So common is the incorrect conventional wisdom on this topic that I too, like so many others, once upon a time regularly took a daily multivitamin. But, I stopped a few years ago, and I’d suggest the same to you… unless you enjoy throwing your money away. If you’re not totally convinced, or if you’d like to read more in depth on the subject, I’d encourage you to take a look at Ben Goldacre‘s book Bad Science, which covers the topic in his characteristicly thorough but quite enjoyable manner. The book still hasn’t been published in the US, but you can find it online.

Comments

  1. #1 CLS
    January 6, 2010

    Vitamin D is a drug (Schedule III Controlled Substance) and has nothing whatsoever in common with any other supplement or vitamin. In terms of long term (and for that matter short term) human health NOTHING is more important than maintaining an activated vitamin D serum level of at least 50 ng/ml- year round- for the rest of your life. In 5 years the whole planet will be supplementing D3 and disease rates will fall by at least half within a further 5 years. Again- look up the facts- cast away the vitmain of the month B.S.- and recognize D3 is the tangible essence of the sun- in our bodies. It is up there with oxygen and water and a lot more potent in fighting disease then anyone uninformed imagines. Look it up: Vitamin D Council or Vitamin D3 World. Be sure there is something soft to land on when you fall out of your chair…no foolin’!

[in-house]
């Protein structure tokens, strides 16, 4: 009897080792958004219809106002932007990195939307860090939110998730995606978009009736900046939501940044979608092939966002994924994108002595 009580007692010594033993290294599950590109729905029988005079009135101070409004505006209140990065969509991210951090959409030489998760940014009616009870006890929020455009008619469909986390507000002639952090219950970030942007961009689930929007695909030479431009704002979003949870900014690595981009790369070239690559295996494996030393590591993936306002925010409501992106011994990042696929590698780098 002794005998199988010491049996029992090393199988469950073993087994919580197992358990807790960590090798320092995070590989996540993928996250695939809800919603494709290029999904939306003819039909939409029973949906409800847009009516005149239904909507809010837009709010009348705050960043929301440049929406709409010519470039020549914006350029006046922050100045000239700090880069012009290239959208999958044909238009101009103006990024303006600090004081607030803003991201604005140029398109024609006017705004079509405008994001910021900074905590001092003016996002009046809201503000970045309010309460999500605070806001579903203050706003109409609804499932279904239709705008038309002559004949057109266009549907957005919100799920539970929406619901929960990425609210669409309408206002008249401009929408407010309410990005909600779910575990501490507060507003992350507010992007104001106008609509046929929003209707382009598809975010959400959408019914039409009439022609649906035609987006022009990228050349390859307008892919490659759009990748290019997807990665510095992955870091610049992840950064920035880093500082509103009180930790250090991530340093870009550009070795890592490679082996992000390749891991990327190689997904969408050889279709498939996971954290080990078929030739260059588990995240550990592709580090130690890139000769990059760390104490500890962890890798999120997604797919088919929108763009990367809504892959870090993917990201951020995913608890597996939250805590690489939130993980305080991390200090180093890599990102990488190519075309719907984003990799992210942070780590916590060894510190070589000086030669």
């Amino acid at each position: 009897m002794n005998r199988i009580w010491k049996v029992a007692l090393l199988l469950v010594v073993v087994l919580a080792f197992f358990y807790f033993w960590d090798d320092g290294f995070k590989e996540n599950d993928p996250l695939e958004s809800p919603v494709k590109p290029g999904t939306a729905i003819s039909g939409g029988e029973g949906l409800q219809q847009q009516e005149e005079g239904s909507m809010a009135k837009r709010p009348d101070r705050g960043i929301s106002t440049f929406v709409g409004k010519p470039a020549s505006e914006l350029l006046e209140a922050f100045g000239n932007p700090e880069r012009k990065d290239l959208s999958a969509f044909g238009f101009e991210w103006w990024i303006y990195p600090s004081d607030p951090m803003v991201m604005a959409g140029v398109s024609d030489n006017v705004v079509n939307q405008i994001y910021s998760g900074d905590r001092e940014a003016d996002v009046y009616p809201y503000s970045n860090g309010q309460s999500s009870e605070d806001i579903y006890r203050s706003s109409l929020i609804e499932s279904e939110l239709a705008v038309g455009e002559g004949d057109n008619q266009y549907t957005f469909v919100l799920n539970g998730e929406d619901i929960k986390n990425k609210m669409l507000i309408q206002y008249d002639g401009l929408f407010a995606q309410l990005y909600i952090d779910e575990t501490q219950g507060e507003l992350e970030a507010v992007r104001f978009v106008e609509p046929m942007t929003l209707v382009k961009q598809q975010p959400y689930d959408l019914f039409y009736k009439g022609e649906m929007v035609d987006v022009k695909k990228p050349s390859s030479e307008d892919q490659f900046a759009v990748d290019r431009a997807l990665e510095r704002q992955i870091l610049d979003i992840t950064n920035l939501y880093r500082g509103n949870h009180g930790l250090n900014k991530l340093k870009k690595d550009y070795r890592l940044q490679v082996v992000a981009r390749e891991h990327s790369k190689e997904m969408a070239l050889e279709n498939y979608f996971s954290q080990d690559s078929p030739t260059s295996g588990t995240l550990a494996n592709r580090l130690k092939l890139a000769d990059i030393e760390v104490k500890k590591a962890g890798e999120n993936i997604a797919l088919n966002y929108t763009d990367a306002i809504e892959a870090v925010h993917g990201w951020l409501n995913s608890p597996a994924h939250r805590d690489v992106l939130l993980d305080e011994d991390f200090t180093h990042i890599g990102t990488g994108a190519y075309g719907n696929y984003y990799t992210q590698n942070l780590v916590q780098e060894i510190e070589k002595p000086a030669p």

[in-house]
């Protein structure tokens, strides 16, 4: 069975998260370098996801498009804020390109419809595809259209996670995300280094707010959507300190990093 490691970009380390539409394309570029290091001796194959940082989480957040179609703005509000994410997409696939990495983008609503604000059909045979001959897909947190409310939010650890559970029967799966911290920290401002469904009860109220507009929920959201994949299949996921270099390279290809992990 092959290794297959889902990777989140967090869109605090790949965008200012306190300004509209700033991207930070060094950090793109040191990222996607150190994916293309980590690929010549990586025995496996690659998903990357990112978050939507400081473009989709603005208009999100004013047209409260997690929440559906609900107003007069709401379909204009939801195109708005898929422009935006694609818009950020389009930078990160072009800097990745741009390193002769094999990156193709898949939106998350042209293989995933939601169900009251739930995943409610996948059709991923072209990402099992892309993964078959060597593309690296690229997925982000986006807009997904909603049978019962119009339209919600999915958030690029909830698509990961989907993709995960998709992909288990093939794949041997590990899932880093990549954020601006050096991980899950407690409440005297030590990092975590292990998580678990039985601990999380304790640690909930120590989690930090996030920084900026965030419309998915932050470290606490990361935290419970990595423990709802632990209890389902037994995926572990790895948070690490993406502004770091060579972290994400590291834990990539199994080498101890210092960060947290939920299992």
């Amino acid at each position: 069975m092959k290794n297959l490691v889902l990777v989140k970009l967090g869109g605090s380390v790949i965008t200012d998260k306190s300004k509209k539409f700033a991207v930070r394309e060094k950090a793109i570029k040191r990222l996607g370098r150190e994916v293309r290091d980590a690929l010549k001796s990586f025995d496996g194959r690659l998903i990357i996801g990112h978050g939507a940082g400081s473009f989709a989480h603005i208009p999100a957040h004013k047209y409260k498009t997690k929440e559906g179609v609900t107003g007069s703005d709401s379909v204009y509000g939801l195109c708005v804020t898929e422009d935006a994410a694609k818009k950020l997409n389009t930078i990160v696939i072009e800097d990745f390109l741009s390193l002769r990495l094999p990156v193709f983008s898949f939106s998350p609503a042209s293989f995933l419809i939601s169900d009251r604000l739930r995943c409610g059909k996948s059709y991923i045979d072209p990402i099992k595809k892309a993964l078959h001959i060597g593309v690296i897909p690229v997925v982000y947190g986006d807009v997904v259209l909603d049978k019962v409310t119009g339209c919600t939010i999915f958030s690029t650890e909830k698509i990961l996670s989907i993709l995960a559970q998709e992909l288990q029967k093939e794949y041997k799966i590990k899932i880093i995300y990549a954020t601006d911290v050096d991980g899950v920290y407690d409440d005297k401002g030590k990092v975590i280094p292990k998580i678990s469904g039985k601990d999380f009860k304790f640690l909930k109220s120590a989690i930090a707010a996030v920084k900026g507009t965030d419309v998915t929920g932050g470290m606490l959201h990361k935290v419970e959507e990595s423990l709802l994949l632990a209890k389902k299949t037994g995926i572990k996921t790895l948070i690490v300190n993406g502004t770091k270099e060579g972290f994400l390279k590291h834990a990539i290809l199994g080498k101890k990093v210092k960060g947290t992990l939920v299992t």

2. #2 Jeff
    January 7, 2010

    Emily Anthes seems to be unaware of the research concerning substances like vitamin D or Omega 3 fatty acids. William Faloon has written a compelling editorial about vitamin D. Of the many studies showing benefit from Omega 3s are those which demonstrate how important DHA can be for early brain development.

  3. #3 romunov
    January 7, 2010

    Got any papers on this?

  4. #4 Nick Anthis
    January 7, 2010

    I’m not sure if you’re asking me or the other commenters for papers, romunov, but if you’re looking for references online, I’d encourage you to check out the NIH report from 2006 and the NIH’s Dietary Supplements Fact Sheets, both of which are fully referenced.